Clearing a Stuffy Nose
A baby can't blow his nose, and even 3-year-olds, who may able to go through the motions, may not generate enough force to expel the mucus. Clearing a stuffed nose so baby can breathe is often a full-time job for the parent of a sick baby or toddler. William Sears, MD, the author of scores of parenting books, recommends what he calls "the nose hose and steam clean."
Place a few drops of an over-the-counter saline solution in baby's nostrils to loosen up the mucus and then suck it out with a bulb syringe. Then, for the steam clean part, take your child into a closed bathroom and run a hot shower for about 15 minutes. "The high humidity liquifies the nasal secretions," he explains. You can add five to 10 drops of eucalyptus oil (available at natural food stores) to the shower floor before turning on the water, suggests Dr. Kligler. The fumes help open up the nasal passages and sinuses.
Applying a salve with eucalyptus oil directly to baby's chest several times a day can be helpful, too. Johnson's makes such a cream, as well as a soothing herbal vapor bath.
Using a humidifier to keep the air moist is key, especially if your home has central heat, which dries out baby's mucous membranes, leaving them more inflamed and irritated. Dr. Sears recommends a warm-mist vaporizer because it adds heat as well as humidity.
However, warm-air vaporizers are often discouraged because they present a safety hazard. To prevent accidental burns due to your child's pulling down the unit filled with hot water, use the warm-mist version only when your baby is still in the crib.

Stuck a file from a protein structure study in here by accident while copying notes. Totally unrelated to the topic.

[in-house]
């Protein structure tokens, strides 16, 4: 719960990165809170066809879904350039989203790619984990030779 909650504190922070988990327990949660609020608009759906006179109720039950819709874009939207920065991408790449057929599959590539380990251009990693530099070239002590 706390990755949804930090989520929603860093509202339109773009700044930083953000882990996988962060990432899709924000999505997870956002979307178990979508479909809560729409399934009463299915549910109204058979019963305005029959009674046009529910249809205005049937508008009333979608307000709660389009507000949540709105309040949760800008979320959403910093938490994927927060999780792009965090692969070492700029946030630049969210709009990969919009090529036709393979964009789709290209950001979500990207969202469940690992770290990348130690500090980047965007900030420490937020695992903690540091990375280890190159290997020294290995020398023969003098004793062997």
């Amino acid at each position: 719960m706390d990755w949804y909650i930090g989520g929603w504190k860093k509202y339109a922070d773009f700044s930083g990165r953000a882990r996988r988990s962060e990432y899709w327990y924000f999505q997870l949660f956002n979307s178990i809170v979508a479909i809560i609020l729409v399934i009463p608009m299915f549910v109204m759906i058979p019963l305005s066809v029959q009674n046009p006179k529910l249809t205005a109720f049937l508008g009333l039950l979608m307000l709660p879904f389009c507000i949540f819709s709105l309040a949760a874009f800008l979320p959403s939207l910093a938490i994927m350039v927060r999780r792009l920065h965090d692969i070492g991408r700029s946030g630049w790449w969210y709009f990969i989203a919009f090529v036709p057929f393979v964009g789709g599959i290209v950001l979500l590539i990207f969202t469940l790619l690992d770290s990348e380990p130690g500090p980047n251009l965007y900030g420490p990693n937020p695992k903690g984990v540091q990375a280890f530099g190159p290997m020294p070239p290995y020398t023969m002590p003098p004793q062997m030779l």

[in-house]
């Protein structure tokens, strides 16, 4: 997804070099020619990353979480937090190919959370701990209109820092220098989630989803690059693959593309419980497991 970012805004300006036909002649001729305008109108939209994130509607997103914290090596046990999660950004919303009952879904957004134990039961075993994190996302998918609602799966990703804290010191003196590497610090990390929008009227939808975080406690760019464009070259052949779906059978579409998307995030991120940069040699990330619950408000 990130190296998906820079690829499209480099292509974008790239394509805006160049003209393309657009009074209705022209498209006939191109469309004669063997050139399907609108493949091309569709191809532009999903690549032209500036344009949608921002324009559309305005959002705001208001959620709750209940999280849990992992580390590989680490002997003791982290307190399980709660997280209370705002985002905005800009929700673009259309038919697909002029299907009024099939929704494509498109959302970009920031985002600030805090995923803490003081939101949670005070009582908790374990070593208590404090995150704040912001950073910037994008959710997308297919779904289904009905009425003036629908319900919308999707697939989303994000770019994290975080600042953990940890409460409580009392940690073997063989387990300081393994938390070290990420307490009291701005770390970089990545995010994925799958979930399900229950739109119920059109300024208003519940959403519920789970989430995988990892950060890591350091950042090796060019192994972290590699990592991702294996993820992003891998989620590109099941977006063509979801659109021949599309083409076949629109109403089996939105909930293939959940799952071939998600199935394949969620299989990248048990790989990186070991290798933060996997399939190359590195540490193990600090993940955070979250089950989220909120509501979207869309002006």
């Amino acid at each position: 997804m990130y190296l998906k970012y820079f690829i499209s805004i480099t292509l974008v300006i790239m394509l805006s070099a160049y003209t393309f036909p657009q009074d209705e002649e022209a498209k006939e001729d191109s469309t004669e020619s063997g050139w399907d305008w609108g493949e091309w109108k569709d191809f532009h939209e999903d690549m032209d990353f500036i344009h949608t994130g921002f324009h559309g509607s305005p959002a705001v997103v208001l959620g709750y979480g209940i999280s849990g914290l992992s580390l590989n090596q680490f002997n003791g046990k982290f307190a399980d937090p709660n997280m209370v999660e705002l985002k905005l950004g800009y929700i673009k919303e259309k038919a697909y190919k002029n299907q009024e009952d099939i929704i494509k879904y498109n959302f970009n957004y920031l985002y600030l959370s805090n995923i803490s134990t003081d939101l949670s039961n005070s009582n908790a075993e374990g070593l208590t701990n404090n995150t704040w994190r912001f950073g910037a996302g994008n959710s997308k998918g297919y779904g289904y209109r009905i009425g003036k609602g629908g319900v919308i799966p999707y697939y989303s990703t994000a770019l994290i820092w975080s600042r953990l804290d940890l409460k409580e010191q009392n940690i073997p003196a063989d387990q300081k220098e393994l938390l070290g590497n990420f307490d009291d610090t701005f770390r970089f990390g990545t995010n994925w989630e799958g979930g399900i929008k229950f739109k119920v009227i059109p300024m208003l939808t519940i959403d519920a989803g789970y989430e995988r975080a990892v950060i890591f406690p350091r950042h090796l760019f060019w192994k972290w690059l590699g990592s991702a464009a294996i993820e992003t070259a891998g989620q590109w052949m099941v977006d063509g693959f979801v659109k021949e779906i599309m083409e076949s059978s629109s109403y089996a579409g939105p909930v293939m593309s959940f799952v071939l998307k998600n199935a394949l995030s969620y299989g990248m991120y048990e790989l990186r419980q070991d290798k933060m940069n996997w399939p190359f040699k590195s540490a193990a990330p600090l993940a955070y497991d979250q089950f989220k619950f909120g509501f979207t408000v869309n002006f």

Dr. Shubin also suggests creating a mini "steam room" over baby's crib. Place a humidifier on a chair next to the crib and spread a bed sheet over both for 15 minutes. The tent of humid air helps the baby breathe, he says. Of course, never leave a child unattended in this setup.
Once your child is crawling and walking, switch to a cool-mist humidifier and rinse it daily to prevent mold, which can make cold symptoms worse.
For an instant humidity fix -- and a nice change of scenery -- bundle up your sick baby and take him outside. Outdoor air is always more humid than the air in a sealed house. "We've taken 1-year-old Jackson on walks in the cool night to relieve pressure in his sinuses," says Nina Marchese of Quincy, Massachusetts. "Being outdoors cleared him right up!"
Keeping a sick baby's airway clear long enough for him to get some quality sleep can be tough. One solution that many moms use is to elevate their child's head. Becky Leibowitz of Scotch Plains, New Jersey, puts a pillow under 6-month-old Jonah's crib mattress. Rolled up towels or even phone books work well, too -- just be sure to place them under the mattress and not in the crib, where they can pose a suffocation hazard.
You can also let your child sleep in his stroller, slightly reclined, or in a car seat. "I've actually put the entire car seat in the crib," says Mary Lyon, author of The Frazzled Working Woman's Practical Guide to Motherhood (Starburst, 1997). Of course Mom makes a good bolster, too. "To help my son nap when he's sick, I'll lie down on the couch on my side, then position him so he's almost sitting up against me," says Mary Rose Almasi of Somers, New York, mother of Jack, 2, and Grace, 4. "It's cozy for the baby and helps things drain so he can sleep."